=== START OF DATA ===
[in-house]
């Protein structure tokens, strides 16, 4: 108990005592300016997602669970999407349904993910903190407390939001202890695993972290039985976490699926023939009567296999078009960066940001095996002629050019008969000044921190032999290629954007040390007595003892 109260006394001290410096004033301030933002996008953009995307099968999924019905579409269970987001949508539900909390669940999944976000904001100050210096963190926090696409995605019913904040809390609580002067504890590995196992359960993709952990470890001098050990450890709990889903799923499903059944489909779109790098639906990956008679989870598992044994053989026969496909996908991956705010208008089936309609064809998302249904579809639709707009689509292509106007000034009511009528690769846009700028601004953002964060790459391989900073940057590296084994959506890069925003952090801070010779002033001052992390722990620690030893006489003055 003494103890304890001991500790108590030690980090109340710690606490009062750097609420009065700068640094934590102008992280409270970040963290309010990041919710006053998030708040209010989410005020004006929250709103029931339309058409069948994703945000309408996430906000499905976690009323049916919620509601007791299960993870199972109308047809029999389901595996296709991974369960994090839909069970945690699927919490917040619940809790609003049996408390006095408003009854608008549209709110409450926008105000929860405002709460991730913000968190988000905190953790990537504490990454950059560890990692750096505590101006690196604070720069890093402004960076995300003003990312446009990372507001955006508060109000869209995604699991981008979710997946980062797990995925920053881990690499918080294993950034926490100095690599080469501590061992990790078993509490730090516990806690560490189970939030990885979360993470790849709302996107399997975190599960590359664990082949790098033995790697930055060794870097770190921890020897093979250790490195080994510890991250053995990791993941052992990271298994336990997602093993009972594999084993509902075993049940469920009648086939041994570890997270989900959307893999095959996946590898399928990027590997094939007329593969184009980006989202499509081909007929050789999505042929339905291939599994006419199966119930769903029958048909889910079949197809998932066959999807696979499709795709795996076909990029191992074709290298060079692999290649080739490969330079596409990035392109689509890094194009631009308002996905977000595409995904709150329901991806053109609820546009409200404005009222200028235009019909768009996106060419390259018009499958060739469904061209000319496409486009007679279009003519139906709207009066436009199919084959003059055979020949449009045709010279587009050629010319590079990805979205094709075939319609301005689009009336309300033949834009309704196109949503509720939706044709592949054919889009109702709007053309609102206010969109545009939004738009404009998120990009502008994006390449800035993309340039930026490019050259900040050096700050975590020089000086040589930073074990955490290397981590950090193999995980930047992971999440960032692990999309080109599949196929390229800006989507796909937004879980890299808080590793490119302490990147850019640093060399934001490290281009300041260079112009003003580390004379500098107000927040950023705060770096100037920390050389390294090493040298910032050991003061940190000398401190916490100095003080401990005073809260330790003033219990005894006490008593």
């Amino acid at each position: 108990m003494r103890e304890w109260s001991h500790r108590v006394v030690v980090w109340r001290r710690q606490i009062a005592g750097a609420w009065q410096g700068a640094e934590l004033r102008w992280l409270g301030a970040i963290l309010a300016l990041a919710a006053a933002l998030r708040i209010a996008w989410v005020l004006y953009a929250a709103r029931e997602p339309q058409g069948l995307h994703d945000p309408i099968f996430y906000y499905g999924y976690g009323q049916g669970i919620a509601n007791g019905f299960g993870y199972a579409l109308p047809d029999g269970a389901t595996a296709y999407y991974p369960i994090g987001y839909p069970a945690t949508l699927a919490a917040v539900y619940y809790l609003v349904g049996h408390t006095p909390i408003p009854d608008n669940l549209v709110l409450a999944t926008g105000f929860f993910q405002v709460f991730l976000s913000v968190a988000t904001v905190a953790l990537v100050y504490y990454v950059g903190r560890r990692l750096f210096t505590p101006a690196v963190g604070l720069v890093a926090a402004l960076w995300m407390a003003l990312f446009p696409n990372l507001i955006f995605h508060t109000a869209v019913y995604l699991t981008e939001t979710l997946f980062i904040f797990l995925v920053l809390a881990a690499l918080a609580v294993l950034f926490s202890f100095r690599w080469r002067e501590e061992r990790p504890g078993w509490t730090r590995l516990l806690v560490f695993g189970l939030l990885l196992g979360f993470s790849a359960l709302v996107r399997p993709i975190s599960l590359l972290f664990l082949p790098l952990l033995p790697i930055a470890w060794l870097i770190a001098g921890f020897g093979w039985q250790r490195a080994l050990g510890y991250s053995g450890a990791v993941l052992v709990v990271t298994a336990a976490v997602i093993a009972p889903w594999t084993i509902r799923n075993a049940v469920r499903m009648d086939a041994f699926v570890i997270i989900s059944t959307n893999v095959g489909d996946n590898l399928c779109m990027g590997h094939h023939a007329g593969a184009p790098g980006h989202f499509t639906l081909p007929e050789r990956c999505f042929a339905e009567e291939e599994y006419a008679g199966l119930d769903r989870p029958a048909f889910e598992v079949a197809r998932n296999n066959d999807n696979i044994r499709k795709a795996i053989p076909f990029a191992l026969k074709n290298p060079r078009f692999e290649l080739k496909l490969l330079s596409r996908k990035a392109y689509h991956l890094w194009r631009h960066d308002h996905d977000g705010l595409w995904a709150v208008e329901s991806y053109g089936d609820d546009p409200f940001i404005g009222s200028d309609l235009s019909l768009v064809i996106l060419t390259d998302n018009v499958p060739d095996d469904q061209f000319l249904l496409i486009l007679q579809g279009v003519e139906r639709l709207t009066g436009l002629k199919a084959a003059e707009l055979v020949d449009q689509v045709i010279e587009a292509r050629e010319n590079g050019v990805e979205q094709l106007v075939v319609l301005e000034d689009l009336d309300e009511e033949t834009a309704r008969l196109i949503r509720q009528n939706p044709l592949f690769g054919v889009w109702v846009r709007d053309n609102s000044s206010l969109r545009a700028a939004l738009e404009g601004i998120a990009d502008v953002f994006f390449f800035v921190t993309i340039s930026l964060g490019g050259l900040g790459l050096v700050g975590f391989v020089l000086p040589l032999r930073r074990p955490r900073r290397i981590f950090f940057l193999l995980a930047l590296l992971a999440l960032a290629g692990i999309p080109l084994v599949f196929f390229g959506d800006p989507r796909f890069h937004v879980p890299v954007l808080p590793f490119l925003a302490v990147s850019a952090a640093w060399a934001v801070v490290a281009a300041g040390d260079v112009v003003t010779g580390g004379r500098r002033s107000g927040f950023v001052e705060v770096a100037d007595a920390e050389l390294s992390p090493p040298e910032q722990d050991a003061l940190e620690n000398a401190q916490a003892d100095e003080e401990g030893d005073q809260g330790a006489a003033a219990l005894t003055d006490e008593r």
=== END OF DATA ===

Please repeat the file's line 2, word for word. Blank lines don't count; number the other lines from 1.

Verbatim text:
């Protein structure tokens, strides 16, 4: 108990005592300016997602669970999407349904993910903190407390939001202890695993972290039985976490699926023939009567296999078009960066940001095996002629050019008969000044921190032999290629954007040390007595003892 109260006394001290410096004033301030933002996008953009995307099968999924019905579409269970987001949508539900909390669940999944976000904001100050210096963190926090696409995605019913904040809390609580002067504890590995196992359960993709952990470890001098050990450890709990889903799923499903059944489909779109790098639906990956008679989870598992044994053989026969496909996908991956705010208008089936309609064809998302249904579809639709707009689509292509106007000034009511009528690769846009700028601004953002964060790459391989900073940057590296084994959506890069925003952090801070010779002033001052992390722990620690030893006489003055 003494103890304890001991500790108590030690980090109340710690606490009062750097609420009065700068640094934590102008992280409270970040963290309010990041919710006053998030708040209010989410005020004006929250709103029931339309058409069948994703945000309408996430906000499905976690009323049916919620509601007791299960993870199972109308047809029999389901595996296709991974369960994090839909069970945690699927919490917040619940809790609003049996408390006095408003009854608008549209709110409450926008105000929860405002709460991730913000968190988000905190953790990537504490990454950059560890990692750096505590101006690196604070720069890093402004960076995300003003990312446009990372507001955006508060109000869209995604699991981008979710997946980062797990995925920053881990690499918080294993950034926490100095690599080469501590061992990790078993509490730090516990806690560490189970939030990885979360993470790849709302996107399997975190599960590359664990082949790098033995790697930055060794870097770190921890020897093979250790490195080994510890991250053995990791993941052992990271298994336990997602093993009972594999084993509902075993049940469920009648086939041994570890997270989900959307893999095959996946590898399928990027590997094939007329593969184009980006989202499509081909007929050789999505042929339905291939599994006419199966119930769903029958048909889910079949197809998932066959999807696979499709795709795996076909990029191992074709290298060079692999290649080739490969330079596409990035392109689509890094194009631009308002996905977000595409995904709150329901991806053109609820546009409200404005009222200028235009019909768009996106060419390259018009499958060739469904061209000319496409486009007679279009003519139906709207009066436009199919084959003059055979020949449009045709010279587009050629010319590079990805979205094709075939319609301005689009009336309300033949834009309704196109949503509720939706044709592949054919889009109702709007053309609102206010969109545009939004738009404009998120990009502008994006390449800035993309340039930026490019050259900040050096700050975590020089000086040589930073074990955490290397981590950090193999995980930047992971999440960032692990999309080109599949196929390229800006989507796909937004879980890299808080590793490119302490990147850019640093060399934001490290281009300041260079112009003003580390004379500098107000927040950023705060770096100037920390050389390294090493040298910032050991003061940190000398401190916490100095003080401990005073809260330790003033219990005894006490008593």